When Joni Mitchell recorded “A Case of You” for her 1971 masterpiece Blue, the track included guitar backing from James Taylor, her boyfriend at the time. But onstage in London on April 22nd, 1974, Mitchell performed it alone, befitting the song’s lyrics: It’s a song about the first blush of love, but regarded after infatuation has passed and romance has crumbled.
Accompanying herself on dulcimer, Mitchell never sounded sweeter, or lonelier. The song begins, “Just before our love got lost, you said, ‘I am as constant as a northern star,’ and I said/’Constantly in the darkness – where’s that at? If you want me I’ll be in the bar.'” Her man didn’t provide solace; nor did Shakespeare, the author of the “northern star” line (in Julius Caesar); nor did the bar. All that Mitchell had was the music, and so she leaned forward and gripped the dulcimer a little tighter.
The song’s famous line “I could drink a case of you, darling/Still I’d be on my feet” may sound like a testament of devotion, but when you realize that it’s about a relationship considered in the past tense, it has a different weight. Mitchell’s also declaring that for all the passion in the relationship, it couldn’t knock out her own equilibrium.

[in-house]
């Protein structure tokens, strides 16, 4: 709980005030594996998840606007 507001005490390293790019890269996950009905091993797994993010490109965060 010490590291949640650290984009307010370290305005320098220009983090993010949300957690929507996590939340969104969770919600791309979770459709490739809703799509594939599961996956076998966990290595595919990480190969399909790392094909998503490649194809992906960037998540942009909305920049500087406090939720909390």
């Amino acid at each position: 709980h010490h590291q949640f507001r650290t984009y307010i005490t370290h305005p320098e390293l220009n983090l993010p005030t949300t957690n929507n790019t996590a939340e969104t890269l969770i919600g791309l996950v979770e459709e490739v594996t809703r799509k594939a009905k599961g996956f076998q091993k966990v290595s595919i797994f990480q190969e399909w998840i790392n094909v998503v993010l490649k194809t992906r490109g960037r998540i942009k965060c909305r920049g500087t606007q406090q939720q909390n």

“One of my main interests in life is human relationships and human interactions,” Mitchell told interviewer Malka Marom. “I really believe that individuality, the maintenance of individuality, is so necessary to what we would call a true or lasting love, that people who say ‘I love you’ and then begin to do a Pygmalion number on you are wrong, you know. Love has to encompass all the things that a person is.”
One of the great rock & roll guessing games is to figure out the man who “A Case of You” was written about: Graham Nash is usually cited as the most likely suspect, but some advocate for others, such as Taylor or Leonard Cohen. But the gossipy aspect of the song pales next to the art that resulted and lyrics such as “I’m frightened by the devil/And I’m drawn to those ones that ain’t afraid.”
“The Blue album, there’s hardly a dishonest note in the vocals,” Mitchell told Cameron Crowe for a 1979 Rolling Stone interview.”At that period of my life, I had no personal defenses. I felt like a cellophane wrapper on a pack of cigarettes. I felt like I had absolutely no secrets from the world and I couldn’t pretend in my life to be strong. Or to be happy. But the advantage of it in the music was that there were no defenses there either.”
By the end of this performance, Mitchell was keeping her eyes closed. Her heart remained open.